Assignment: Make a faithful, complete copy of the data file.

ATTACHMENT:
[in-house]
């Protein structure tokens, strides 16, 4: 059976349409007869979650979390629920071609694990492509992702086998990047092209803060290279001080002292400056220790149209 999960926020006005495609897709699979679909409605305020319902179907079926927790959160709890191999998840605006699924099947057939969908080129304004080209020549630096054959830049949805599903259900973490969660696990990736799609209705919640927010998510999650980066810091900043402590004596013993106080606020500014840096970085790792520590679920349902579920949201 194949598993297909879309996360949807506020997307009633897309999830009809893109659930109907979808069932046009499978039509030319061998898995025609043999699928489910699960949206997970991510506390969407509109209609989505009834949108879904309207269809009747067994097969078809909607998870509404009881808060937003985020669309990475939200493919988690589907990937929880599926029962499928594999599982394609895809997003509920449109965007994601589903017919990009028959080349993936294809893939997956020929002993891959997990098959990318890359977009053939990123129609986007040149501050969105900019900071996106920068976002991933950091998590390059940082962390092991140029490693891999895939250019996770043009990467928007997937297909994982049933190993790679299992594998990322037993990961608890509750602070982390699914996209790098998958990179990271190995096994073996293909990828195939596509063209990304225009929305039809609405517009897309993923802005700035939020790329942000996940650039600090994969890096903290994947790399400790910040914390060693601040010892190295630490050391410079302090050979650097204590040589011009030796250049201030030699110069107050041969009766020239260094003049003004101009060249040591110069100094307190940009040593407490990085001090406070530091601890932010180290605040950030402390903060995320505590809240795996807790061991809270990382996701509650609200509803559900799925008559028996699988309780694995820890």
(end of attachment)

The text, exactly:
[in-house]
């Protein structure tokens, strides 16, 4: 059976349409007869979650979390629920071609694990492509992702086998990047092209803060290279001080002292400056220790149209 999960926020006005495609897709699979679909409605305020319902179907079926927790959160709890191999998840605006699924099947057939969908080129304004080209020549630096054959830049949805599903259900973490969660696990990736799609209705919640927010998510999650980066810091900043402590004596013993106080606020500014840096970085790792520590679920349902579920949201 194949598993297909879309996360949807506020997307009633897309999830009809893109659930109907979808069932046009499978039509030319061998898995025609043999699928489910699960949206997970991510506390969407509109209609989505009834949108879904309207269809009747067994097969078809909607998870509404009881808060937003985020669309990475939200493919988690589907990937929880599926029962499928594999599982394609895809997003509920449109965007994601589903017919990009028959080349993936294809893939997956020929002993891959997990098959990318890359977009053939990123129609986007040149501050969105900019900071996106920068976002991933950091998590390059940082962390092991140029490693891999895939250019996770043009990467928007997937297909994982049933190993790679299992594998990322037993990961608890509750602070982390699914996209790098998958990179990271190995096994073996293909990828195939596509063209990304225009929305039809609405517009897309993923802005700035939020790329942000996940650039600090994969890096903290994947790399400790910040914390060693601040010892190295630490050391410079302090050979650097204590040589011009030796250049201030030699110069107050041969009766020239260094003049003004101009060249040591110069100094307190940009040593407490990085001090406070530091601890932010180290605040950030402390903060995320505590809240795996807790061991809270990382996701509650609200509803559900799925008559028996699988309780694995820890």